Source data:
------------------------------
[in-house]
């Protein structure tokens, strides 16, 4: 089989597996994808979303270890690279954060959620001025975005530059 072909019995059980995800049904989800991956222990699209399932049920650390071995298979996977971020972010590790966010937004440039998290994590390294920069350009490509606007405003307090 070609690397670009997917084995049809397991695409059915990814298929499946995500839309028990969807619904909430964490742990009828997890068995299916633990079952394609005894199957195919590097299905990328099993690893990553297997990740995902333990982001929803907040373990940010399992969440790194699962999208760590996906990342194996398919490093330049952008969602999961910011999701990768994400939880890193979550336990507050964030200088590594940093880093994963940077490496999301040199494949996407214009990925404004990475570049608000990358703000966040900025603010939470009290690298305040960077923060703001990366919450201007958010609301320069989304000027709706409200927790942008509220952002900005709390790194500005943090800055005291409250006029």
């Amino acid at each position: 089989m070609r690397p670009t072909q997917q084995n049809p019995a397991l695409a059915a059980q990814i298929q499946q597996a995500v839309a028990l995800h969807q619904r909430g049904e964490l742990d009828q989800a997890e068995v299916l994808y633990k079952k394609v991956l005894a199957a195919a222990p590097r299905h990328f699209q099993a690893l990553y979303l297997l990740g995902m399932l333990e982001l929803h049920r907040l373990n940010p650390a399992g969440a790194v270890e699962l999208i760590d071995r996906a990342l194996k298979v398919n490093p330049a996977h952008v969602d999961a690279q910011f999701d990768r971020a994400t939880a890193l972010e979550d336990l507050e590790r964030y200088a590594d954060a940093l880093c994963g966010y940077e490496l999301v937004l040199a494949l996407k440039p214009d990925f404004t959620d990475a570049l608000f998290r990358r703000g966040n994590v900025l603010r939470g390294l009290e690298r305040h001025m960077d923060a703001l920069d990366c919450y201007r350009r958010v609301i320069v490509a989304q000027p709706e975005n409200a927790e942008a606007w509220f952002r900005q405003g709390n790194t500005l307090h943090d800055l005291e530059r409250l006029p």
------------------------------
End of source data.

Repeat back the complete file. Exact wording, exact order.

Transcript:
[in-house]
């Protein structure tokens, strides 16, 4: 089989597996994808979303270890690279954060959620001025975005530059 072909019995059980995800049904989800991956222990699209399932049920650390071995298979996977971020972010590790966010937004440039998290994590390294920069350009490509606007405003307090 070609690397670009997917084995049809397991695409059915990814298929499946995500839309028990969807619904909430964490742990009828997890068995299916633990079952394609005894199957195919590097299905990328099993690893990553297997990740995902333990982001929803907040373990940010399992969440790194699962999208760590996906990342194996398919490093330049952008969602999961910011999701990768994400939880890193979550336990507050964030200088590594940093880093994963940077490496999301040199494949996407214009990925404004990475570049608000990358703000966040900025603010939470009290690298305040960077923060703001990366919450201007958010609301320069989304000027709706409200927790942008509220952002900005709390790194500005943090800055005291409250006029």
């Amino acid at each position: 089989m070609r690397p670009t072909q997917q084995n049809p019995a397991l695409a059915a059980q990814i298929q499946q597996a995500v839309a028990l995800h969807q619904r909430g049904e964490l742990d009828q989800a997890e068995v299916l994808y633990k079952k394609v991956l005894a199957a195919a222990p590097r299905h990328f699209q099993a690893l990553y979303l297997l990740g995902m399932l333990e982001l929803h049920r907040l373990n940010p650390a399992g969440a790194v270890e699962l999208i760590d071995r996906a990342l194996k298979v398919n490093p330049a996977h952008v969602d999961a690279q910011f999701d990768r971020a994400t939880a890193l972010e979550d336990l507050e590790r964030y200088a590594d954060a940093l880093c994963g966010y940077e490496l999301v937004l040199a494949l996407k440039p214009d990925f404004t959620d990475a570049l608000f998290r990358r703000g966040n994590v900025l603010r939470g390294l009290e690298r305040h001025m960077d923060a703001l920069d990366c919450y201007r350009r958010v609301i320069v490509a989304q000027p709706e975005n409200a927790e942008a606007w509220f952002r900005q405003g709390n790194t500005l307090h943090d800055l005291e530059r409250l006029p």